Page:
This week’s episode began with Larry’s newest pet peeve: Men wearing shorts on airplanes. In the latest entry the plot is still intricately weaved. Larry reminds me of “Q” in the James Bond movies: The gadgets that Q gave 007 at the beginning of each film are like ticking time bombs-we know that they are going to be used at some point. Larry’s Q plants the seeds of idiosyncrasies and new characters who all converge and make his life ever more miserable.
After burning himself on the little hot towel given to him by the Flight Attendant in first class (it could only happen to Larry) and then cajoling his doctor’s (well played by the stoically sardonic Philip Baker Hall) home phone number out of him “just for emergencies” (“I don’t want to be in your wallet,” he tells Larry), Larry calls him by accident and then proceeds to chit chat with him, annoying him even further.
Coincidentally (not that there’s ever one in this world) running into an ex-girlfriend Mary Jane Porter, he gets asked out. “I’ve changed,” he tells her, which is not only a lie, but would be a tragedy.
“She is a ‘big bowl of out of your league” Jeff Garlin tells her.
Larry solicits dating and sexual advice from the slightly less clueless Jeff about how far he can go with a rekindled romance. “Everything you’ve done before counts sexually.”
At Ted Danson’s party, Larry patrols the buffet area, admonishing Christian Slater about taking too much caviar, reminiscent of George Costanza’s double dipping, and then rats him out to Mary Steenburgen.
We learn of yet another life-long aversion of Larry’s-hearing people singing in public. He abruptly curtails Jeff and Susie’s daughter for singing at Ted Danson’s party. He also cuts a singer off at an Italian restaurant.
Larry’s reunion date with Mary Jane is less than successful. While the Seinfeld cast was nowhere to be found this week, there was also a reminder of George’s “switching sides” trick, with Larry’s injured wrist. He has to take off quickly when Mary Jane gets a phone call from the boyfriend she neglected to mention.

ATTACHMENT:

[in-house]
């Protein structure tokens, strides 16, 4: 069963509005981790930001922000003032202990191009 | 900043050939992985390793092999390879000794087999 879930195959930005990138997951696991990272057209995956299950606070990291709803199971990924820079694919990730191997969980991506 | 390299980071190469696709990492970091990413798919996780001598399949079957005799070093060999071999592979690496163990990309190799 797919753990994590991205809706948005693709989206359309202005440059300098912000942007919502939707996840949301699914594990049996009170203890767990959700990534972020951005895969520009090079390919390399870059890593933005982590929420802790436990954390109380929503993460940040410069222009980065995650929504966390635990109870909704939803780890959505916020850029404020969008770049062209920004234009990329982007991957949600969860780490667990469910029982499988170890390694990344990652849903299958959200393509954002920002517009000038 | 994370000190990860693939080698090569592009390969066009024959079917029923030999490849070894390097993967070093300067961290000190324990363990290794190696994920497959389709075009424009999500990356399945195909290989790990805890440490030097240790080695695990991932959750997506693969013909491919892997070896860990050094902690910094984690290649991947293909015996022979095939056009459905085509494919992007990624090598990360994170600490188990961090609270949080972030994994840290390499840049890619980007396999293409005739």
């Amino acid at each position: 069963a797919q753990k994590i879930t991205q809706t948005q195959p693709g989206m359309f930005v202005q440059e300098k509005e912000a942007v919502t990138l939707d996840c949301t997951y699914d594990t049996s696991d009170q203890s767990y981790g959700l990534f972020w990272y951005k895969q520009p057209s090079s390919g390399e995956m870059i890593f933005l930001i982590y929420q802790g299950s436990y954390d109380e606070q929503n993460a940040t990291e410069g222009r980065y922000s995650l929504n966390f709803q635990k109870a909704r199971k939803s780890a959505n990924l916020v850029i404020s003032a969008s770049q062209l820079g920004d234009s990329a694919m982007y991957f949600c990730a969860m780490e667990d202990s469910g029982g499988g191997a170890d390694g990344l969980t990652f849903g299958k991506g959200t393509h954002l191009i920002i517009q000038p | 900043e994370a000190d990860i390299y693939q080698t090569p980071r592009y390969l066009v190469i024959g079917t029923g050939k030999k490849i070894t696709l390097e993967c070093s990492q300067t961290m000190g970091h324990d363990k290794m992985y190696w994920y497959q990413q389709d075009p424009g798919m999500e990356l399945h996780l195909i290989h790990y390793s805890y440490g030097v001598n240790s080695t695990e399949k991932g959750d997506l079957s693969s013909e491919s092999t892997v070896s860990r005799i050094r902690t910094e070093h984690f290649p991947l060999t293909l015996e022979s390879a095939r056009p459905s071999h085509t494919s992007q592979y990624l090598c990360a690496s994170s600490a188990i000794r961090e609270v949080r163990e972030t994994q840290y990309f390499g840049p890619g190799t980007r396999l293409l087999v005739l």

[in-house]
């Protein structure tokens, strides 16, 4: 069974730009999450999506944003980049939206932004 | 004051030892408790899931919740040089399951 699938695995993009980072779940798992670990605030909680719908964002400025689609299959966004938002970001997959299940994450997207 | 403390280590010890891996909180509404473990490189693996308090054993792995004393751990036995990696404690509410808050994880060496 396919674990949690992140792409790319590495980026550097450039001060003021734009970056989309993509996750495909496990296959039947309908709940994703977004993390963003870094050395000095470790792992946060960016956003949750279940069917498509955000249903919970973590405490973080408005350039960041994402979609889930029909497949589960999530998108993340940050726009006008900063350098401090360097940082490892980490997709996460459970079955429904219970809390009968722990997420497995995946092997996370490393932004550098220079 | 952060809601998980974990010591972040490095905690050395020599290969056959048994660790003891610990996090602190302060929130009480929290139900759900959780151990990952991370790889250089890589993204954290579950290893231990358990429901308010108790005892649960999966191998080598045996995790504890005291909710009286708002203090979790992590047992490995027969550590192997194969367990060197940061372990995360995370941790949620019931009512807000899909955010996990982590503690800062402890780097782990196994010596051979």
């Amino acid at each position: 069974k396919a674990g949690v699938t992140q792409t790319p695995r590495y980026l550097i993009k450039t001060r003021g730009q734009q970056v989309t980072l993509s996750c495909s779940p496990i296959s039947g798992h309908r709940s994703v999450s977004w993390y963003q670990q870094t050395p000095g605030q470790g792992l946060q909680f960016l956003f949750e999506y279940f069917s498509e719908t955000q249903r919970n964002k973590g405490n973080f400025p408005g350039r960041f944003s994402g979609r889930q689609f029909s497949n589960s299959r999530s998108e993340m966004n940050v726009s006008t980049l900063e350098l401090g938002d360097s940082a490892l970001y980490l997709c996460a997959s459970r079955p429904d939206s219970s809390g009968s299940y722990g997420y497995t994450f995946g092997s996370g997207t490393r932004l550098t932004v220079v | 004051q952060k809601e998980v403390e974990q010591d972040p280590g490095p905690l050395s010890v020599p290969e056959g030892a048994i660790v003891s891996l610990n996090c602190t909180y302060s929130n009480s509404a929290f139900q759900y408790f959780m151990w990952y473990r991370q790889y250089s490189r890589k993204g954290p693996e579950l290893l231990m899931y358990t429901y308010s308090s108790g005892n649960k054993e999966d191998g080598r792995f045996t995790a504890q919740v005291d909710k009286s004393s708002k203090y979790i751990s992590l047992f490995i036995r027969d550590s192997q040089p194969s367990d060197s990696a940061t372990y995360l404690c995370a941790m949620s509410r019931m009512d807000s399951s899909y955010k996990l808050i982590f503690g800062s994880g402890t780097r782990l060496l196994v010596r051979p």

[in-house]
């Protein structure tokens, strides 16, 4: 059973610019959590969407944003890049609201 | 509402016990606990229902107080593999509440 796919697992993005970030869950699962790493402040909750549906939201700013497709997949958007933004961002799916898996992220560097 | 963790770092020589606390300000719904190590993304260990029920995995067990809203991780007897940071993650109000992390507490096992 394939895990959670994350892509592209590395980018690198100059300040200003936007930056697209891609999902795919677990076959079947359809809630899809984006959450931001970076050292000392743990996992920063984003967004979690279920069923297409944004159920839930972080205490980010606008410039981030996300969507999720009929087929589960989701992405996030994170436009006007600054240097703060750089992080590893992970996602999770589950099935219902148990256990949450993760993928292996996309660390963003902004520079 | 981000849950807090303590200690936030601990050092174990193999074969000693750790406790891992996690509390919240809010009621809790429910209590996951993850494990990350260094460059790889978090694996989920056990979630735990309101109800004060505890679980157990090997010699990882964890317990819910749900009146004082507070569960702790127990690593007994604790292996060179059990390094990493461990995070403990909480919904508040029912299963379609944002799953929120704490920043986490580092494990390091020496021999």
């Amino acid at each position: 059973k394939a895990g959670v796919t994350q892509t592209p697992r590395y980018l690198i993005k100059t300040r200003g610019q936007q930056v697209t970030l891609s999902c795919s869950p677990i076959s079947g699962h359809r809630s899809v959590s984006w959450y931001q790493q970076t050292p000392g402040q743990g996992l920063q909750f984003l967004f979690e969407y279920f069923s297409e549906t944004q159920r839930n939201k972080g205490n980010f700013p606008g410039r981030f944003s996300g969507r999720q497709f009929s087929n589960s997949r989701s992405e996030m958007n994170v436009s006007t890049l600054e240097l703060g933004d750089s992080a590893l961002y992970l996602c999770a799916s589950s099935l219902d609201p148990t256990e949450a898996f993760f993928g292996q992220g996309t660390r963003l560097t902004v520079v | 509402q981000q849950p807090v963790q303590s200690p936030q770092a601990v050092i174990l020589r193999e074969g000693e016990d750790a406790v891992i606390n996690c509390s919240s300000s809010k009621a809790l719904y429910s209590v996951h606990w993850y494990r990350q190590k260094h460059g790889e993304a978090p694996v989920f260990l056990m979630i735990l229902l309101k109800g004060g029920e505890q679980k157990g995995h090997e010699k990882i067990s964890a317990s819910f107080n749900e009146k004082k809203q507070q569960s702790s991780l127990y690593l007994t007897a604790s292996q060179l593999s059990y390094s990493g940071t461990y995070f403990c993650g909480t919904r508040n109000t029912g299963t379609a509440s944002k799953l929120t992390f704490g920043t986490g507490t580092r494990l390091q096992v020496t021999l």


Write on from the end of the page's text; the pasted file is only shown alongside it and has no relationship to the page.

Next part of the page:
The next day, a phone call from Mary Jane that she has given her angry and jealous boyfriend his address and phone number, sends Larry to the streets in his shorts, seeking refuge first at his doctor’s house, who throws him out, then at Susie and Jeff’s who throw him out after he yells at their daughter for singing.
The day after that when he goes back to apologize to the singer at the restaurant, he runs into Mary Jane and tries to run away from her boyfriend, escaping from the restaurant.
And while his escape was about to be successful, he gets busted by Christian Slater, who in complete retribution, directs Mary Jane’s boyfriend to where Larry is hiding. Larry loses again, and we as the audience clearly win.
See you next week.
Eddy Friedfeld is a film and entertainment journalist and the co-author of “Caesar’s Hours” with Sid Caesar and teaches the history of comedy in America at Yale and NYU.
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